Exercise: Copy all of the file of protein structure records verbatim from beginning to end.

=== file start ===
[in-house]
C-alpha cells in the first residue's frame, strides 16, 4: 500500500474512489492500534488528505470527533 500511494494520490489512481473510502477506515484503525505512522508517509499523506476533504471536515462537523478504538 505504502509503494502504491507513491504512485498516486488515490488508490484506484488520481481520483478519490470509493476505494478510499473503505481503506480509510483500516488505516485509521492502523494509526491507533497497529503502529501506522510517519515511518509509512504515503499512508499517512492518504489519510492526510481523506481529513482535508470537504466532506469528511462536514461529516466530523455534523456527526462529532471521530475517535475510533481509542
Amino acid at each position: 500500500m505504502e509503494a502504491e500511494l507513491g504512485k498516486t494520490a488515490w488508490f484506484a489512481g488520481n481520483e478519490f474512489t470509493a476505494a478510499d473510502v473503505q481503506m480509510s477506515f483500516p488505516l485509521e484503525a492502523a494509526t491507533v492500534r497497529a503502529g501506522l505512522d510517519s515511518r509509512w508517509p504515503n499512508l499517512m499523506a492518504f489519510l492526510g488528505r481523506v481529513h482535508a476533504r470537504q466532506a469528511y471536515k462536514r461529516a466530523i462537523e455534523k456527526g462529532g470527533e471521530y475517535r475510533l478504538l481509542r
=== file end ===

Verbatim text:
[in-house]
C-alpha cells in the first residue's frame, strides 16, 4: 500500500474512489492500534488528505470527533 500511494494520490489512481473510502477506515484503525505512522508517509499523506476533504471536515462537523478504538 505504502509503494502504491507513491504512485498516486488515490488508490484506484488520481481520483478519490470509493476505494478510499473503505481503506480509510483500516488505516485509521492502523494509526491507533497497529503502529501506522510517519515511518509509512504515503499512508499517512492518504489519510492526510481523506481529513482535508470537504466532506469528511462536514461529516466530523455534523456527526462529532471521530475517535475510533481509542
Amino acid at each position: 500500500m505504502e509503494a502504491e500511494l507513491g504512485k498516486t494520490a488515490w488508490f484506484a489512481g488520481n481520483e478519490f474512489t470509493a476505494a478510499d473510502v473503505q481503506m480509510s477506515f483500516p488505516l485509521e484503525a492502523a494509526t491507533v492500534r497497529a503502529g501506522l505512522d510517519s515511518r509509512w508517509p504515503n499512508l499517512m499523506a492518504f489519510l492526510g488528505r481523506v481529513h482535508a476533504r470537504q466532506a469528511y471536515k462536514r461529516a466530523i462537523e455534523k456527526g462529532g470527533e471521530y475517535r475510533l478504538l481509542r